Boston as you said, Michelle Wu, first woman and person of color, she beat out a centrist. Cincinnati elected Democrat Aftab Pureval, the first South Asian to become mayor there. He beat fellow Democrat who was a long-time party fixture. Democrats also now in control of the city council there. Durham, North Carolina, looking at its first African-American woman, a former judge, Elaine O'Neal. And Ed Gainey was elected the first black mayor of Pittsburgh.

Maybe the most surprising results of the night is in Buffalo, New York, where Democratic socialist candidate India Walton may have lost to write-in candidate and incumbent Democratic Mayor Byron Brown who lost the primary to Walton in a shocker. He's declared victory, but the majority write-in vote still needs to be counted.

And in Minneapolis, a proposition to replace the police department with the department of public safety has failed by a wide margin. This was a voter proposition coming out of the murder of George Floyd at the hands of police, with calls to defund the police, a call that hasn't sat well with voters who may want to see police reform, but the idea of radically changing public safety just isn't in the cards, particularly when the crime is up in many cities, a lot of firsts, a lot of young, new people of color, and not progressive winning at the local level -- Brianna.

KEILAR: All right. Miguel, thank you so much for that.

Joe and Ramesh back with us on this.

Defund the police, the takeaway from this, Joe.

LOCKHART: Well, the takeaway is Democrats are losing on cultural issues. This is a cultural issue. This is not a policing matter per se. It's about Republicans' ability to drive these cultural wedges that alienate swing voters, and this is just one of many.

And Democrats have to get better about being more aggressive on the other side of this and not being for defund the police, but trying to take apart these cultural attacks and make Republicans own the worst of them.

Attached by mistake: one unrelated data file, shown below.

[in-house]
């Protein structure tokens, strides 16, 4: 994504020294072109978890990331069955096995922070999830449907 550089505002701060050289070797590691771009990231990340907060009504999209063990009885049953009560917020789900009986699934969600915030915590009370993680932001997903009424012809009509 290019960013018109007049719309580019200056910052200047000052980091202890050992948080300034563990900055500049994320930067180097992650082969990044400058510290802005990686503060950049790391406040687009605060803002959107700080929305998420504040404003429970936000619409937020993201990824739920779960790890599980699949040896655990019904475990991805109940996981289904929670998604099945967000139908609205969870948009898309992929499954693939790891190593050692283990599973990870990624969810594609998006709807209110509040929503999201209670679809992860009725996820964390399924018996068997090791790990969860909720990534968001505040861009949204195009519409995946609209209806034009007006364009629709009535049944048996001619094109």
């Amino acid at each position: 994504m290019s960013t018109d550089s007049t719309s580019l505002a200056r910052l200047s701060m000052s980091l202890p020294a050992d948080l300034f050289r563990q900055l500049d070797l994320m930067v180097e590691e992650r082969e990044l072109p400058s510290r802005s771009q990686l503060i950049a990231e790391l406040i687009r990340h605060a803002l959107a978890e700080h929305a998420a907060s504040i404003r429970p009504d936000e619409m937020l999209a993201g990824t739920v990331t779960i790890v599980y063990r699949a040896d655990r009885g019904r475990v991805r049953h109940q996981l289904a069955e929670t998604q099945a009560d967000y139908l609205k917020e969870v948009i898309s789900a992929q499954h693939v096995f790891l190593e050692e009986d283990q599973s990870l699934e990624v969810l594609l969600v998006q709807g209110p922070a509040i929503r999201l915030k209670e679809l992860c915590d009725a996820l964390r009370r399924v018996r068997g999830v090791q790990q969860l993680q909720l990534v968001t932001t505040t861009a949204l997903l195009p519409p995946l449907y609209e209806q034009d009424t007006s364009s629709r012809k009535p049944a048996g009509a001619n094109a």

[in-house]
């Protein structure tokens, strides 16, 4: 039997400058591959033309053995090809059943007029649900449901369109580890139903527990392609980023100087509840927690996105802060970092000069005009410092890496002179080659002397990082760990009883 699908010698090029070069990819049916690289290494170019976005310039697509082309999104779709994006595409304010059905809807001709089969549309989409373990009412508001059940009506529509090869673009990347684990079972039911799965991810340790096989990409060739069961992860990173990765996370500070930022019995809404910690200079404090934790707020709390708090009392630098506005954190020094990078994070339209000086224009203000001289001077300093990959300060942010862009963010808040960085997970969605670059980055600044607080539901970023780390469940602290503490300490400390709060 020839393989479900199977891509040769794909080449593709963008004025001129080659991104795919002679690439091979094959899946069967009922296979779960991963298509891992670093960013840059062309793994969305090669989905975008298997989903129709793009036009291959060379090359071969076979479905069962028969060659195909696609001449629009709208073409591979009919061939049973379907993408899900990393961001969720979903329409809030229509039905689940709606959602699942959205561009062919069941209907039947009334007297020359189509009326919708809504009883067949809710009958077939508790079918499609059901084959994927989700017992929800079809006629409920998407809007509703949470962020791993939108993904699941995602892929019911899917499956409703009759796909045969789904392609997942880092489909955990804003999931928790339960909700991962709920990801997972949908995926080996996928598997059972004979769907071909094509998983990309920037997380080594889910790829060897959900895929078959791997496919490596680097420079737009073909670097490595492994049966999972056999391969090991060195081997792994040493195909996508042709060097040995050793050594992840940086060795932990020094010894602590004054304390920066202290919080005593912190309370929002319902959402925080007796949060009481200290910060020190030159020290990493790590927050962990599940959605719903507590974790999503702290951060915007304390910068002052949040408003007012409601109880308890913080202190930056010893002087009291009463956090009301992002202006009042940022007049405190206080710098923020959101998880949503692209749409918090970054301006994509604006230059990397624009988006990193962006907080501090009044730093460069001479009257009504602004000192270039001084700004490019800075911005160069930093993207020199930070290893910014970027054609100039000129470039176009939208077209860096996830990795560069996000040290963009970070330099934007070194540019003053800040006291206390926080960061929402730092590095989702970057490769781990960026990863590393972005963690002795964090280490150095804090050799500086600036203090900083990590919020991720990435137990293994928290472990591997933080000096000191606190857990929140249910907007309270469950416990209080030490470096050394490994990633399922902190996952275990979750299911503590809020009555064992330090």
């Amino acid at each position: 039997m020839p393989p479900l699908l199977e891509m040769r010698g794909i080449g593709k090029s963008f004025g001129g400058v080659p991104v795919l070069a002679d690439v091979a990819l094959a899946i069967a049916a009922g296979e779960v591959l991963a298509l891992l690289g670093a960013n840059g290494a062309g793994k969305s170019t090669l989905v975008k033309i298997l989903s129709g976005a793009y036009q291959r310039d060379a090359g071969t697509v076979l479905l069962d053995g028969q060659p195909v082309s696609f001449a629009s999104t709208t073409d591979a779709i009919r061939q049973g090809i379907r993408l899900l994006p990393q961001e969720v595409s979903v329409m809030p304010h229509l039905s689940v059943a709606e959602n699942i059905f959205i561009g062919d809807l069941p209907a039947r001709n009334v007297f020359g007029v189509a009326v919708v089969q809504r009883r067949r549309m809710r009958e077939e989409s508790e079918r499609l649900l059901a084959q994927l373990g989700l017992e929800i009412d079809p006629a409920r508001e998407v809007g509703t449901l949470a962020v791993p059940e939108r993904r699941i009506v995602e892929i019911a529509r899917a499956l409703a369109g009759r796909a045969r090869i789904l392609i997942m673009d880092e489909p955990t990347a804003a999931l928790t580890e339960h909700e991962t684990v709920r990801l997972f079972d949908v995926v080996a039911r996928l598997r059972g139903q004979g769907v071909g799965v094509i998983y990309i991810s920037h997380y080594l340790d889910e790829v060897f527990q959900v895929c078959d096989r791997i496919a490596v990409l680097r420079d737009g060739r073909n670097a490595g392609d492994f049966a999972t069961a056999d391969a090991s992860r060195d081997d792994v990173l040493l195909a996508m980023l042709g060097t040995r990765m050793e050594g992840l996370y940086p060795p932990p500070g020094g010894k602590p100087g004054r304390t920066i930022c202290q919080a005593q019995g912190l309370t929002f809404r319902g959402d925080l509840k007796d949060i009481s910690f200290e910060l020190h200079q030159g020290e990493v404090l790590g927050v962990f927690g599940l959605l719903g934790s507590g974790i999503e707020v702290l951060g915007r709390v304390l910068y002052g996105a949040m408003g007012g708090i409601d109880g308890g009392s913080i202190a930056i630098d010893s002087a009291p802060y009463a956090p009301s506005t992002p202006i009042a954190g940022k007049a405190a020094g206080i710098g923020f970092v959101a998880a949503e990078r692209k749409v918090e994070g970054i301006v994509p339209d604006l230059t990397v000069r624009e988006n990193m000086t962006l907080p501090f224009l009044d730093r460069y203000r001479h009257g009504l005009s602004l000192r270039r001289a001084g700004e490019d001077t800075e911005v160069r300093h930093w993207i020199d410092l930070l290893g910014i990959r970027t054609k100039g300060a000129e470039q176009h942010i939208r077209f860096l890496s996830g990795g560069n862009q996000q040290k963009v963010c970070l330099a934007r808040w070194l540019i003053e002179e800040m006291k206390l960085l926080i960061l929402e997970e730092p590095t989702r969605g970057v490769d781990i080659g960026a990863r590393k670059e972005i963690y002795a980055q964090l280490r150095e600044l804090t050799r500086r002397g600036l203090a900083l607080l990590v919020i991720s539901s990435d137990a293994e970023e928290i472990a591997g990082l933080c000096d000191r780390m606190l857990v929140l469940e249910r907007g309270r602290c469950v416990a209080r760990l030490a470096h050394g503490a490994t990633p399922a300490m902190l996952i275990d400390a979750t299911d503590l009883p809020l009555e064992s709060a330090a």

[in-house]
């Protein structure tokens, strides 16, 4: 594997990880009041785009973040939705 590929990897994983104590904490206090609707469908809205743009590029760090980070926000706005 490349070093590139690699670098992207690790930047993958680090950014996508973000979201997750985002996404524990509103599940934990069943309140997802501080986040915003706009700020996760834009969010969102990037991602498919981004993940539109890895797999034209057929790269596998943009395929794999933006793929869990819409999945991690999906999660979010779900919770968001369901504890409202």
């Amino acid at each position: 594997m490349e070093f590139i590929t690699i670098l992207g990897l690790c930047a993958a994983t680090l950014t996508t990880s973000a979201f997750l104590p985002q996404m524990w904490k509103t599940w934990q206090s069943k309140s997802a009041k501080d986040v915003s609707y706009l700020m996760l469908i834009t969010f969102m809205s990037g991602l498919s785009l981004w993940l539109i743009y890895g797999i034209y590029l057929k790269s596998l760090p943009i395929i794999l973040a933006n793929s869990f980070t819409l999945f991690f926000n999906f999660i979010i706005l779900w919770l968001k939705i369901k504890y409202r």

And that's where I think Trump does come in. I think he will be a player in 2022 and obviously 2024, because if you look at the members of Congress that will be, they are all incumbents. They all have a long history of being with Trump, all through impeachment, all through his administration.

Youngkin was sort of a blank slate. He was able to fill in his own picture. So I think what Democrats have to do is wake up today and say it's not left or right. It's culture, and how do we get better on this. How do we neutralize that.

BERMAN: A lot of this was intramural fighting though on the crime and policing issue. It wasn't just a referendum in Minneapolis. It wasn't Buffalo where Byron Brown is leading India Walton right now, Brown went after Walton on the policing issue. And also in New York City where you have Eric Adams, former police

officer, the primary was the big game there. He won the primary seen as more pro-law enforcement really than any of the other candidates.

PONNURU: Yeah. So, themes of defunding the police, that is not a wedge issue invented out of nowhere by Republicans. That's the left. That is the online progressive left getting too far ahead of Democratic voters, let alone the electorate at large, and getting its head handed to them again and again.


Look, one of the reasons Joe Biden won the Democratic presidential nomination is that the online left is not representative of the Democratic Party overall. It's one of the reasons Eric Adams won his primary in New York City. But a lot of Democrats, they're listening to the most vocal people, not necessarily the most representative people and they're making this mistake time and time again.

BERMAN: It's very interesting to watch. Eric Adams literally ran on not being a Twitter Democrat, as did Joe Biden there.

Ramesh, Joe, great to see you. Thank you very much.

Our election coverage continues. You have Republicans with a very instructive win in Virginia, and in New Jersey, they are counting votes. Just 61 votes separate the two candidates as we sit here at, what, 5:25 a.m.

We're counting the ballots as they come in. We're trying to figure out what this means for the nation's mood and whether Democrats have misjudged.